England set their highest ever score at a World Cup on Tuesday at the Old Trafford Stadium in Manchester when they piled up 387 runs against Afghanistan. Their captain Eoin Morgan led from the front and top scored with a massive century, that included a world record 17 sixes. Morgan’s six-show means that England have now scored in excess of 300 runs in all the games at this World Cup when they have batted first, living up to the billing of being one of the most explosive cricket teams in the globe.
While they may be scoring north of 300 for fun at the moment, that wasn’t always the case with this English side, who have practically come a full circle since their disastrous early exit at the previous World Cup held in Australia and New Zealand. Their average first innings score in World Cup 2015 was a mere 245. They also ended up conceding in excess of 260 runs in two of the three matches they fielded first.
The English batsmen seemed to be stuck in a time void of the 2000s, unaware of how the game had evolved over the years with aggressive opening batsmen and hard-hitting finishers becoming the new normal. The likes of Ian Bell, James Anderson and Stuart Broad, who were their strongest assets in Test cricket, were starting to become the bottlenecks in white ball cricket owing to their predictable, one-dimensional approach.
Listen: From the English Isles
Despite the early World Cup exit, England’s then captain Morgan kept his place and the southpaw batsman showed the world exactly how good his leadership was. Recognizing the need to change their approach to the game, Morgan brought in younger, more attack-minded openers into the fray in the shape of Jason Roy and Jonny Bairstow. With Anderson and Broad being phased out of the ODI setup, more versatile bowlers with plenty of variations were given chances. These included Mark Wood, Tom Curran and most recently, Jofra Archer.
Another important aspect that the 2015 English side lacked was more depth in their all-rounders' department, with Moeen Ali being required to bowl all his ten overs. The England team generally lined up with four pacers and a spin bowling all-rounder in Ali; and struggled on days when one of the bowlers had a bad day. The reintroduction of Ben Stokes into the ODI setup was one of the best decisions taken by their team management. His inclusion meant that the Three Lions line-up had two genuine all-rounders in their top seven, thus, adding more batting strength to the playing XI.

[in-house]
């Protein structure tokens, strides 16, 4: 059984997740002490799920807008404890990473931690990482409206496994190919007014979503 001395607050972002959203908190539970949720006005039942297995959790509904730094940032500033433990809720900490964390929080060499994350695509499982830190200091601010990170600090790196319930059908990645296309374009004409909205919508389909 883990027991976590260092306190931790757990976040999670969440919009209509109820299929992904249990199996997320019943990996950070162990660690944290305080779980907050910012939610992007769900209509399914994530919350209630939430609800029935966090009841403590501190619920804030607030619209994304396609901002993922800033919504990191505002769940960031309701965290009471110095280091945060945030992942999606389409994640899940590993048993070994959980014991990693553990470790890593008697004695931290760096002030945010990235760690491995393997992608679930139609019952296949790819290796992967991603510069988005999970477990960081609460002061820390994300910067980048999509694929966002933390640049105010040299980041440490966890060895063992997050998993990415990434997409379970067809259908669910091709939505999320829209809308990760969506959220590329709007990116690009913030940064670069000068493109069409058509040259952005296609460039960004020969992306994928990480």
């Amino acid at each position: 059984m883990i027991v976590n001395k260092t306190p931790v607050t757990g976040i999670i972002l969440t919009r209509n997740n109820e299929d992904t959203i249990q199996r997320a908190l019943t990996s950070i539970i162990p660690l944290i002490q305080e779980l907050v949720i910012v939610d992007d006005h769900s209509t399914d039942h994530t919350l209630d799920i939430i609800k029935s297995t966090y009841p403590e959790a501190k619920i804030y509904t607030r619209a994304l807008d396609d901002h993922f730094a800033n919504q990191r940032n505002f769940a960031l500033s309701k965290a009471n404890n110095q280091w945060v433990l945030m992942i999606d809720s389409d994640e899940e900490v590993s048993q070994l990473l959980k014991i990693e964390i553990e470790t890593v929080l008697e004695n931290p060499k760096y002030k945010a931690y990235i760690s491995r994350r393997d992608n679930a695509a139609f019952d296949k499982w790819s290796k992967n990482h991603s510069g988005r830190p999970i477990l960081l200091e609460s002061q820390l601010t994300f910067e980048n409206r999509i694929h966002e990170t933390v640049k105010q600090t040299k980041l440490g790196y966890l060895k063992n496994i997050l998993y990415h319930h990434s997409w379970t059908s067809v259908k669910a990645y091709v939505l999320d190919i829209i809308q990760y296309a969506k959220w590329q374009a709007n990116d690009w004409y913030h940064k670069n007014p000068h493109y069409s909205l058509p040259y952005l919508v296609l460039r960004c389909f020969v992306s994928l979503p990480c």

The chances paid dividends, as England went on to score in excess of 300 runs in 45 games since the 2015 World Cup, which was more than any other team during that period. The opening pair of Jason Roy and Jonny Bairstow were allowed the license to attack from the start, with the knowledge that the likes of Joe Root and Morgan can stabilize an innings if the openers got out cheaply. Dropping Jos Buttler down to number six after a brief stint as the opener was another masterstroke from captain Morgan, as he allowed England to finish an innings strongly.
The results are for all to see as, under Morgan’s leadership, England went from being ranked ninth in the world to being the top-ranked team in limited overs cricket. He helped change the mentality of the English team, imbibing a sense of aggression and urgency which has made the Three Lions one of the favourites to claim the crown on their home turf.
Feature image courtesy: AFP Photo/ Ishara S.Kodikara